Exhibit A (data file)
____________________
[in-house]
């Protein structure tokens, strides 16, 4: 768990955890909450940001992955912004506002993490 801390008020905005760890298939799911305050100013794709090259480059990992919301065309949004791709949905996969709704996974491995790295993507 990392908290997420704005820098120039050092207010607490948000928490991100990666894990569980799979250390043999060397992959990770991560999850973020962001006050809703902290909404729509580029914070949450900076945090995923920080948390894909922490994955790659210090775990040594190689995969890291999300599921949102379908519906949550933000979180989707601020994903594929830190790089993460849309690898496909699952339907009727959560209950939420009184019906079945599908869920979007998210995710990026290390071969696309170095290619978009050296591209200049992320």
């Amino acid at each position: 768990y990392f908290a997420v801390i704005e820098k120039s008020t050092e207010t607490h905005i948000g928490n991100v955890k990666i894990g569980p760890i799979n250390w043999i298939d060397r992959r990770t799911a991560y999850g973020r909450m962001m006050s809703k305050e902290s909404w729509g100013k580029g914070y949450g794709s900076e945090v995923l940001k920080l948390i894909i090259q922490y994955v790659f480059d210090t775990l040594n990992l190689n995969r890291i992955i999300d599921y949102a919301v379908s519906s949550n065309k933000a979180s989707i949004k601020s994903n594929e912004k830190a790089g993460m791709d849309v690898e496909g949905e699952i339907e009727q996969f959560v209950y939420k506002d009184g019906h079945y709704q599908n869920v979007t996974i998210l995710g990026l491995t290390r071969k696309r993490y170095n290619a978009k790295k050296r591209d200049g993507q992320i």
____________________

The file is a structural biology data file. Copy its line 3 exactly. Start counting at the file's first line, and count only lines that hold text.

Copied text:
């Amino acid at each position: 768990y990392f908290a997420v801390i704005e820098k120039s008020t050092e207010t607490h905005i948000g928490n991100v955890k990666i894990g569980p760890i799979n250390w043999i298939d060397r992959r990770t799911a991560y999850g973020r909450m962001m006050s809703k305050e902290s909404w729509g100013k580029g914070y949450g794709s900076e945090v995923l940001k920080l948390i894909i090259q922490y994955v790659f480059d210090t775990l040594n990992l190689n995969r890291i992955i999300d599921y949102a919301v379908s519906s949550n065309k933000a979180s989707i949004k601020s994903n594929e912004k830190a790089g993460m791709d849309v690898e496909g949905e699952i339907e009727q996969f959560v209950y939420k506002d009184g019906h079945y709704q599908n869920v979007t996974i998210l995710g990026l491995t290390r071969k696309r993490y170095n290619a978009k790295k050296r591209d200049g993507q992320i």